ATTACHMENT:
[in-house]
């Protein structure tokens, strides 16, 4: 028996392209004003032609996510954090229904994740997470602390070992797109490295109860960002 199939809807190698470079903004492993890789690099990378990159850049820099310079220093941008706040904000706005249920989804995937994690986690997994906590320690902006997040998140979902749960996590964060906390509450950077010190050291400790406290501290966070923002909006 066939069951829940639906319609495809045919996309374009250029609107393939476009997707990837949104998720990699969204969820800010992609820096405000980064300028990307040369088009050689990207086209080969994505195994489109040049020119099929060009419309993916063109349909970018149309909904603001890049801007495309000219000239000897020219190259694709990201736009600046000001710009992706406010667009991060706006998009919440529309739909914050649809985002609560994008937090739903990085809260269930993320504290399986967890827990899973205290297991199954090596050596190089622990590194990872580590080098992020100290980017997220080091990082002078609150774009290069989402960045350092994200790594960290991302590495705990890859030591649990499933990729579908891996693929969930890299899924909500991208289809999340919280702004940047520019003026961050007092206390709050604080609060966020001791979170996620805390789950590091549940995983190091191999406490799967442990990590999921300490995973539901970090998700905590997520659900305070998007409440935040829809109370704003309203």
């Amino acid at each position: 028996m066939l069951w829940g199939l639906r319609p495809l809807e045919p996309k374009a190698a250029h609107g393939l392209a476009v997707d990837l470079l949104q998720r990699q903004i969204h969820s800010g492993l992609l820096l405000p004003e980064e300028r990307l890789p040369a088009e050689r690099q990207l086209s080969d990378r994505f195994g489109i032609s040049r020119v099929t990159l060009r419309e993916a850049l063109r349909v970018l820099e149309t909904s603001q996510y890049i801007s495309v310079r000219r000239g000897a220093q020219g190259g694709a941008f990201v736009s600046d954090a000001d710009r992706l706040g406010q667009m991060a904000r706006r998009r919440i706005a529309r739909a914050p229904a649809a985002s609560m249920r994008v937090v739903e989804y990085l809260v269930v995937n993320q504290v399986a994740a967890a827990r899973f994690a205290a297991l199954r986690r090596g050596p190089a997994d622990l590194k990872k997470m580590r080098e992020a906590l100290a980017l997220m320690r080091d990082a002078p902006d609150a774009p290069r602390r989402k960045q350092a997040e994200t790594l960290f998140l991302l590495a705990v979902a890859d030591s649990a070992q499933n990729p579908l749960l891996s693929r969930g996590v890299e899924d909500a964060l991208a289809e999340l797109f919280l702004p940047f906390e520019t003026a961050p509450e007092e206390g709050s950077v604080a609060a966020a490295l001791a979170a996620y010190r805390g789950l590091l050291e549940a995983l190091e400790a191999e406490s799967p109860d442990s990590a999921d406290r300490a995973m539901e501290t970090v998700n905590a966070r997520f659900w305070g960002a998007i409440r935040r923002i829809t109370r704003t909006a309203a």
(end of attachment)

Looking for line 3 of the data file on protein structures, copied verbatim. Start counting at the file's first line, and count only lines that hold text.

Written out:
């Amino acid at each position: 028996m066939l069951w829940g199939l639906r319609p495809l809807e045919p996309k374009a190698a250029h609107g393939l392209a476009v997707d990837l470079l949104q998720r990699q903004i969204h969820s800010g492993l992609l820096l405000p004003e980064e300028r990307l890789p040369a088009e050689r690099q990207l086209s080969d990378r994505f195994g489109i032609s040049r020119v099929t990159l060009r419309e993916a850049l063109r349909v970018l820099e149309t909904s603001q996510y890049i801007s495309v310079r000219r000239g000897a220093q020219g190259g694709a941008f990201v736009s600046d954090a000001d710009r992706l706040g406010q667009m991060a904000r706006r998009r919440i706005a529309r739909a914050p229904a649809a985002s609560m249920r994008v937090v739903e989804y990085l809260v269930v995937n993320q504290v399986a994740a967890a827990r899973f994690a205290a297991l199954r986690r090596g050596p190089a997994d622990l590194k990872k997470m580590r080098e992020a906590l100290a980017l997220m320690r080091d990082a002078p902006d609150a774009p290069r602390r989402k960045q350092a997040e994200t790594l960290f998140l991302l590495a705990v979902a890859d030591s649990a070992q499933n990729p579908l749960l891996s693929r969930g996590v890299e899924d909500a964060l991208a289809e999340l797109f919280l702004p940047f906390e520019t003026a961050p509450e007092e206390g709050s950077v604080a609060a966020a490295l001791a979170a996620y010190r805390g789950l590091l050291e549940a995983l190091e400790a191999e406490s799967p109860d442990s990590a999921d406290r300490a995973m539901e501290t970090v998700n905590a966070r997520f659900w305070g960002a998007i409440r935040r923002i829809t109370r704003t909006a309203a």